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Zhou v. Intergraph Corp.

United States District Court, N.D. Alabama, Northeastern Division

January 7, 2019

XUEYAN ZHOU A/K/A SUSAN ZHOU, Plaintiff,
v.
INTERGRAPH CORPORATION, Defendant.

          MEMORANDUM OPINION

          ABDUL K. KALLON UNITED STATES DISTRICT JUDGE

         Xueyan Zhou alleges that her former employer, Intergraph Corporation, unlawfully subjected her to a hostile work environment, discrimination, and retaliation in violation of Title VII of the Civil Rights Act of 1964, 42 U.S.C. §2000e et seq. Doc. 1. The court has for consideration Intergraph's motion for summary judgment, which is fully briefed and ripe for consideration. Docs. 25, 31, 33. After reading the briefs, reviewing the evidence, and considering the relevant law, the court finds that Intergraph has sustained its burden only as to Zhou's claims for sex discrimination, race and national origin discrimination, and racial harassment. Therefore, Intergraph's motion is due to be granted in part and denied in part.

         I. LEGAL STANDARD FOR SUMMARY JUDGMENT

         Under Rule 56(a) of the Federal Rules of Civil Procedure, summary judgment is proper “if the movant shows that there is no genuine dispute as to any material fact and the movant is entitled to judgment as a matter of law.” Fed.R.Civ.P. 56. “Rule 56[] mandates the entry of summary judgment, after adequate time for discovery and upon motion, against a party who fails to make a showing sufficient to establish the existence of an element essential to that party's case, and on which that party will bear the burden of proof at trial.” Celotex Corp. v. Catrett, 477 U.S. 317, 322 (1986) (alteration in original).

         The moving party bears the initial burden of proving the absence of a genuine issue of material fact. Id. at 323. The burden then shifts to the nonmoving party, who is required to “go beyond the pleadings” to establish that there is a “genuine issue for trial.” Id. at 324 (internal quotations omitted). A dispute about a material fact is genuine “if the evidence is such that a reasonable jury could return a verdict for the nonmoving party.” Anderson v. Liberty Lobby, Inc., 477 U.S. 242, 248 (1986).

         At summary judgment, the court must construe the evidence and all reasonable inferences arising from it in the light most favorable to the non-moving party. Adickes v. S. H. Kress & Co., 398 U.S. 144, 157 (1970); see also Anderson, 477 U.S. at 255. Any factual disputes will be resolved in the non-moving party's favor when sufficient competent evidence supports the non-moving party's version of the disputed facts. See Pace v. Capobianco, 283 F.3d 1275, 1276, 1278 (11th Cir. 2002). However, “mere conclusions and unsupported factual allegations are legally insufficient to defeat a summary judgment motion.” Ellis v. England, 432 F.3d 1321, 1326 (11th Cir. 2005) (per curiam) (citing Bald Mountain Park, Ltd. v. Oliver, 863 F.2d 1560, 1563 (11th Cir. 1989)). Moreover, “[a] mere ‘scintilla' of evidence supporting the opposing party's position will not suffice; there must be enough of a showing that the jury could reasonably find for that party.” Walker v. Darby, 911 F.2d 1573, 1577 (11th Cir. 1990) (citing Anderson, 477 U.S. at 252)).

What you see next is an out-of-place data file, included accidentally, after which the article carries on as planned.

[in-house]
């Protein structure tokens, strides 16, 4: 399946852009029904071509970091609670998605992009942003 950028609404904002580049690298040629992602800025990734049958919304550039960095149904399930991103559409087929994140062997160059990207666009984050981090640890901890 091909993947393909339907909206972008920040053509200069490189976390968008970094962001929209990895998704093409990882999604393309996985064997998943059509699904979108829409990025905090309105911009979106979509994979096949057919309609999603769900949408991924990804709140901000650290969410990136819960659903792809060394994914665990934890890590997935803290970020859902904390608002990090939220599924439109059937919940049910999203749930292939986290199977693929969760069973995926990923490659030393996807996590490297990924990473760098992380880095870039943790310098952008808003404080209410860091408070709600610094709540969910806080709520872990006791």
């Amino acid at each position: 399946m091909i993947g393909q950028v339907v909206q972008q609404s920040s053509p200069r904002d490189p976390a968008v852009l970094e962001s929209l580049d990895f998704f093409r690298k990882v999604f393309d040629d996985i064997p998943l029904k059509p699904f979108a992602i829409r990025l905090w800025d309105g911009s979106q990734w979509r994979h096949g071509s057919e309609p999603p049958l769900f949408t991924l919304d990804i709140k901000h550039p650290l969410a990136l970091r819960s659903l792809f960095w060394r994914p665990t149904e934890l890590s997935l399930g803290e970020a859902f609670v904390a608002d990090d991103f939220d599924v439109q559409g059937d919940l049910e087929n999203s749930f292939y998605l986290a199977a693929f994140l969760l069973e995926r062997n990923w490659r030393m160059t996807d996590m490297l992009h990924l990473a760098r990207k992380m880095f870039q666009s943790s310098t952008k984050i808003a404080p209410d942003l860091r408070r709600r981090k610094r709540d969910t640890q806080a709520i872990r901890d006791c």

II. FACTUAL BACKGROUND

         A. Zhou's Work at Intergraph

         Intergraph employed Zhou as a software consultant from May 2011 until February 2017. Doc. 26-1 at 48-50. Zhou's work consisted primarily of programming at the user interface level or “client tier” for a 3D software product called SmartPlant 3D (“S3D”). Docs. 26-3 at 20; 26-6 at 43-44. However, Zhou also studied the middle level coding language of C in school, and was learning the lower level code of WPF prior to her discharge. Doc. 26-1 at 81-82. While at Intergraph, Zhou worked on one particular project that involved coding on multiple “tiers” and received positive feedback from her supervisor Steve Herold and the client. Doc. 26-1 at 161-63. Zhou also received positive annual performance reviews that she was either “meeting” or “exceeding” expectations from her supervisors Lester Lynd (2011 - 2014) and Herold (2014 - 2017). Docs. 26-1 at 60, 62, 67, 83, 89; 26-6 at 13, 40. In these reviews, Lynd and Herold encouraged Zhou to continue developing her skills and to “focus on learning about the middle tier components” of the S3D product. See doc. 26-1 at 141, 154, 172, 192; 26-2 at 17.

         B. The Harassing Conduct

         After becoming Zhou's immediate supervisor, Herold met with Zhou in December 2014, during which he told Zhou that he had power, that he knew how much people on his team made, that he had the right to put people “in their bracket, ” and that he had the power to pick who to add to “the layoff list.” Doc. 26-1 at 116, 126-27. Herold added that if Zhou did not “do what he said, ” he would add her to this “layoff list.” Id. at 116. Herold then made these same threats to Zhou in another conversation. Id. at 126. It is unclear what specific actions Herold asked Zhou to undertake, but Zhou did not interpret Herold's demands as sexual in nature and she acknowledges they could have been work-related. Id. at 118-21.